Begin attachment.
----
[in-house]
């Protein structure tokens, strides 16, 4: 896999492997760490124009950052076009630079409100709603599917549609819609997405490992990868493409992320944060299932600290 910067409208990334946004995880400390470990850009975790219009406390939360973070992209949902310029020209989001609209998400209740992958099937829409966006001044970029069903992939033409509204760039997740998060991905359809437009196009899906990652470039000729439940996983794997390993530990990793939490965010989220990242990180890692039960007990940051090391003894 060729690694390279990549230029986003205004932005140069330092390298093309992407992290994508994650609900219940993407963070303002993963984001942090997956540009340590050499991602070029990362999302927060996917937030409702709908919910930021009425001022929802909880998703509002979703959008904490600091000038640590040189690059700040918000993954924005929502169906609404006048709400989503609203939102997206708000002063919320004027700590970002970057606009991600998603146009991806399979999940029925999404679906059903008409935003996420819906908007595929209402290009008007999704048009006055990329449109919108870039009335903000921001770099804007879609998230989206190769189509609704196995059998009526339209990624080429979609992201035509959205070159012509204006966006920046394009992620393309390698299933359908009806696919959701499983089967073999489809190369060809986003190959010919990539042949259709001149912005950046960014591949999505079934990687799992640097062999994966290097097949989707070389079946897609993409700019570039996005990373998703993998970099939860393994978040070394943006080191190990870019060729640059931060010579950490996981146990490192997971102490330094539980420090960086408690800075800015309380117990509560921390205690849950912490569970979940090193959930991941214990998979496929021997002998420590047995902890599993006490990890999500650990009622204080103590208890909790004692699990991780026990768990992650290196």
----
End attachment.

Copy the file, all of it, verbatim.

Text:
[in-house]
């Protein structure tokens, strides 16, 4: 896999492997760490124009950052076009630079409100709603599917549609819609997405490992990868493409992320944060299932600290 910067409208990334946004995880400390470990850009975790219009406390939360973070992209949902310029020209989001609209998400209740992958099937829409966006001044970029069903992939033409509204760039997740998060991905359809437009196009899906990652470039000729439940996983794997390993530990990793939490965010989220990242990180890692039960007990940051090391003894 060729690694390279990549230029986003205004932005140069330092390298093309992407992290994508994650609900219940993407963070303002993963984001942090997956540009340590050499991602070029990362999302927060996917937030409702709908919910930021009425001022929802909880998703509002979703959008904490600091000038640590040189690059700040918000993954924005929502169906609404006048709400989503609203939102997206708000002063919320004027700590970002970057606009991600998603146009991806399979999940029925999404679906059903008409935003996420819906908007595929209402290009008007999704048009006055990329449109919108870039009335903000921001770099804007879609998230989206190769189509609704196995059998009526339209990624080429979609992201035509959205070159012509204006966006920046394009992620393309390698299933359908009806696919959701499983089967073999489809190369060809986003190959010919990539042949259709001149912005950046960014591949999505079934990687799992640097062999994966290097097949989707070389079946897609993409700019570039996005990373998703993998970099939860393994978040070394943006080191190990870019060729640059931060010579950490996981146990490192997971102490330094539980420090960086408690800075800015309380117990509560921390205690849950912490569970979940090193959930991941214990998979496929021997002998420590047995902890599993006490990890999500650990009622204080103590208890909790004692699990991780026990768990992650290196």